Metro-North crash fallout: Inspector report a 'searing indictment' of tracks
WASHINGTON -- Metro-North Railroad track inspectors checking the New Haven line May 15 described weak ballast, erosion, problems with ties, unstable rails and loose embankments on the line where two passenger trains crashed in Bridgeport two days later, injuring 76 people.
Federal accident investigators are focused on track failure as the cause of the May 17 derailment of an eastbound Metro-North train, which had just left the Fairfield Metro station, that was hit by a westbound train 20 seconds later.
One of the defects in the inspectors' report was: "Track 4, Catenary 734 insulated joint, hanging ties, pumping under load," referring to vertical movement of the track when a train passed over it. This was at the site of the derailment May 17.
U.S. Sen. Richard Blumenthal, D-Conn., presiding at a Wednesday hearing of the Senate Commerce Committee, said the inspectors' report "shows many defects on that stretch, any one of which could have caused a derailment.''
The handwritten report from the Metro-North inspectors riding a "hi-rail'' vehicle and visually checking the four tracks added up to a "searing indictment'' of track quality in the area, Blumenthal said.
Metro-North officials have said the roadbed flaws noted by the two inspectors were not violations of standards set by the Federal Railroad Administration. However, Blumenthal said the National Transportation Safety Board investigating the accident might find that the standards were, in fact, violated.
The inspectors' report said they took immediate action to correct one "FRA defect,'' a cracked joint bar used to connect two sections of rail.
After the derailment and crash, sections of rail were removed and shipped to the NTSB materials laboratory in Washington for further examination.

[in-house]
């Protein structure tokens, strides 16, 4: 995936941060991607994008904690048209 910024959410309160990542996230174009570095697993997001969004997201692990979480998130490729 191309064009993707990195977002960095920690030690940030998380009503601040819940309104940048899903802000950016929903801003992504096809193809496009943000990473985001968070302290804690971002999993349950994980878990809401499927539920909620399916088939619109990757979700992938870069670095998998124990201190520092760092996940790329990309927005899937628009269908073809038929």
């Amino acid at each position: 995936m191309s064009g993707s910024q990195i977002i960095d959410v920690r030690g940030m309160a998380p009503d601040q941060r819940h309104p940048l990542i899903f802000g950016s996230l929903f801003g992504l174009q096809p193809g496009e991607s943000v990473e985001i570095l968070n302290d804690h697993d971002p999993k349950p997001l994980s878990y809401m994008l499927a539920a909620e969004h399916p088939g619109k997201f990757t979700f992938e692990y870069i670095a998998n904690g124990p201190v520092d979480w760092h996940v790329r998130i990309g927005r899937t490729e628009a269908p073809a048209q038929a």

The Friday evening rush-hour crash led to a five-day suspension of Amtrak service between New York and Boston.
Metro-North issued a statement late Wednesday that described the May 15 inspection report covering a 30-mile section of track as having been "completed in accordance with FRA maintenance and inspection guidelines.''
The statement said the FRA defect that was fixed by the inspectors was 2½ miles from the site of the derailment and unrelated to the accident.
On the "pumping" track movement noted by the inspectors, Metro-North said FRA rules require that track inspectors take note "of ANY deviations to the basic track structure.
"Vertical movement is governed under FRA standards and the allowable limits depend on a variety of factors. Track inspectors are trained in these factors and have the experience to make these determinations," the statement said. "On May 15, the track inspectors for that area found this `pumping' to be within the allowable range, meaning it did not require immediate, emergency repairs.''
Deborah Hersman, chairwoman of the NTSB and a witness at the Senate hearing, saluted the engineer on the westbound train for taking emergency action to stop his train when he saw the derailed train tilting onto his track.
"He saved many lives,'' Hersman said, because he was able to slow the train's speed from 70 mph to 23 mph.
James P. Redeker, commissioner of the Connecticut Department of Transportation, told the hearing that investment levels in the Northeast Corridor -- the rail system between Washington and Boston -- "fall far short of the levels needed to address repair backlogs and meet future needs.''
Redeker noted that a 2010 financial analysis estimated that the corridor needs some $2.6 billion a year to achieve "state of good repair.''
The repair backlog in Connecticut that needs to be addressed in the near term includes "catenary replacement, four major moveable bridges between Greenwich and New Haven, as well as numerous fixed bridges on the line,'' Redeker said. A critical priority is replacing the signal system, he added.
Redeker said the state owns the rails from the Greenwich-New York border to New Haven, but added that Connecticut law "requires all the users of rail systems pay an allocated fair share" of maintenance costs.
The NTSB is not expected to issue a final "probable cause" finding on the Bridgeport accident until next year.
In its investigation, the board has collected photos, video, reports and records, and other evidence; completed mechanical inspections of the rail cars, the track and signal system; interviewed several Metro-North employees, witnesses and first responders; and documented the accident site.